Three great stories we found on the internet this week.

Dairy deliverers

As Covid-19 has shuttered restaurants, the small farms that supply them have suffered. But in New York, some are finding a way to stay in business — by filling a gap that big industrial food suppliers can’t.

Civil Eats has the story of Lively Run Goat Dairy in upstate New York. When the restaurants it services closed, its business dried up overnight. Meanwhile, big dairies were dumping thousands of gallons of milk — they were set up to sell “the kind of 20-pound tubs of sour cream that ended up at Chipotle,” said Pete Messmer, one of the brothers who runs the Lively Run Goat farm. “They couldn’t switch over to retail.” 

That’s when Messmer had an epiphany. Lively Run Goat Dairy could buy the excess milk from the big farms, process it into cheese and turn it over to food banks. “Bigger businesses have a much harder time [pivoting] because they need so much more infrastructure in order to be efficient,” Messmer said. “A business like ours can be nimble and switch over quickly.”

They initially paid for the effort with a GoFundMe campaign, but it was so successful that it caught the eye of New York Governor Andrew Cuomo, who mentioned Messmer’s farm in one of his press conferences. In April, Cuomo announced the Nourish New York Initiative, which is now allocating $25 million in state funds to connect upstate farmers to food pantries to do just what Lively Run Goat Dairy has done.

Read more at Civil Eats

Naturally spiritual

In addition to being one of the most innovative and functional democracies on earth, Taiwan is an environmentally conscious country, too — a mindset that begins in childhood. Yes! reports on how environmental stewardship is tied to the tenets of Buddhism in children’s education in ways that seem to reverberate for years. 

A town on the banks of Taiwan’s Guangfu River. Credit: Jared Yeh

Buddhist organizations — at the forefront of much environmental activism in Taiwan — use children’s stories to teach kids about the interconnectedness of all things. Often, ecological responsibility is placed in the context of reincarnation and karma, in books like Samantabhadra Bodhisattva’s Great Battle against the Trash Monster and Record of the Wanderings of a Plastic Bag. These books, published by Buddhist groups, teach about the concept of “cherishing” to help kids understand environmental protection on a more spiritual level. The goal is to produce what sociologist Bengt Larsson called in a 2012 paper not environmentalists, per se, but “ecological selves.”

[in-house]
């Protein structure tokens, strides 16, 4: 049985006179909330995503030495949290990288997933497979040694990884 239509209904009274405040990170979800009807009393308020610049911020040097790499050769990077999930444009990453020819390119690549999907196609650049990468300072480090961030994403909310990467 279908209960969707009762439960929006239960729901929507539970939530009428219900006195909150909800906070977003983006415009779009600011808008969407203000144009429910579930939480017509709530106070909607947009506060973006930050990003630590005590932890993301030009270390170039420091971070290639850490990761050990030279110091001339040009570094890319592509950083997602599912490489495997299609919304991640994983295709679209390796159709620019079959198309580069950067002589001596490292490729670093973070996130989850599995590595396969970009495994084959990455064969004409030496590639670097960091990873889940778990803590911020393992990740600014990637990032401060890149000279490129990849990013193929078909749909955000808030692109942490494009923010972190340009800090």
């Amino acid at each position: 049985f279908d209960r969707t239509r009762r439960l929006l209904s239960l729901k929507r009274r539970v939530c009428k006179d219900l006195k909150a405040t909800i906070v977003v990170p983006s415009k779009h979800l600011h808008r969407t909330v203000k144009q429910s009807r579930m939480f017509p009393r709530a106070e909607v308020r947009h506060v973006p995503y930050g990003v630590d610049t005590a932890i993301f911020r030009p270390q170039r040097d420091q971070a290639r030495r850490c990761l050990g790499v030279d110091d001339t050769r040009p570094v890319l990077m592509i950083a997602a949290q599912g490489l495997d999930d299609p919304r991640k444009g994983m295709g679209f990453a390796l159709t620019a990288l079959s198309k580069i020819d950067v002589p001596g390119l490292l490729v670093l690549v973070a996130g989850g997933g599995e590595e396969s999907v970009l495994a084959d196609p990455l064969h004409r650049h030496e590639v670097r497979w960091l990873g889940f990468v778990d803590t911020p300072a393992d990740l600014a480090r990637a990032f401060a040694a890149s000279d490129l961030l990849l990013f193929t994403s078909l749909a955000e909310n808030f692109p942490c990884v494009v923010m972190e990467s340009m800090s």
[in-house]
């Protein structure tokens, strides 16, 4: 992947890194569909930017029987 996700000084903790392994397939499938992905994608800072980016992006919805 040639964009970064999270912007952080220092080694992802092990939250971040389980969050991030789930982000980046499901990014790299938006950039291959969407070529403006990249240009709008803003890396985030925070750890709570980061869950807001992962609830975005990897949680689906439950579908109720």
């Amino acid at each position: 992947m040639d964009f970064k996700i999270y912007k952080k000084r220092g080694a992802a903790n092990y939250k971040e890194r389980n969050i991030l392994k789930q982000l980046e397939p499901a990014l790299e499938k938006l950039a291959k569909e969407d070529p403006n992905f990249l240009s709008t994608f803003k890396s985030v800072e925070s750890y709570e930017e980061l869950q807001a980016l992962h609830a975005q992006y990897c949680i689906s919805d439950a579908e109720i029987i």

Though the impacts of these efforts haven’t been quantified, there’s evidence that suggests they could have an impact — one Australian study found that anthropomorphism, in which elements of the natural world are given human traits, in children’s books by J.R.R. Tolkien and J.K. Rowling, increased kids’ concern for the environment. 

Read more at Yes!

Homes for the middle

Middle-income folks typically don’t qualify for subsidized housing, even when those middling incomes aren’t enough to pay the rent in expensive cities. A new California program seeks to fix that, offering housing support for people in this “missing middle,” who earn between 80 and 120 percent of their area’s median income.

Downtown Anaheim. Credit: Chris Pesotski / Flickr

Launched this year, the Workforce Housing Program allows the California Statewide Communities Development Authority to purchase rental units and then rent them to moderate-income tenants at restricted rates. The authority then uses this rental income to pay off the purchase price over 30 years, just like a regular mortgage. This allows the initiative to pay for itself, with no costs to the cities that adopt it. So far it’s been taken up in Yolo County, Woodland, Carson, and most recently, Anaheim, the home of Disneyland. “For us it really is kind of a no-brainer, because this is a group that’s often overlooked when we do affordable housing in our city,” an Anaheim city spokesperson told Next City.

Read more at Next City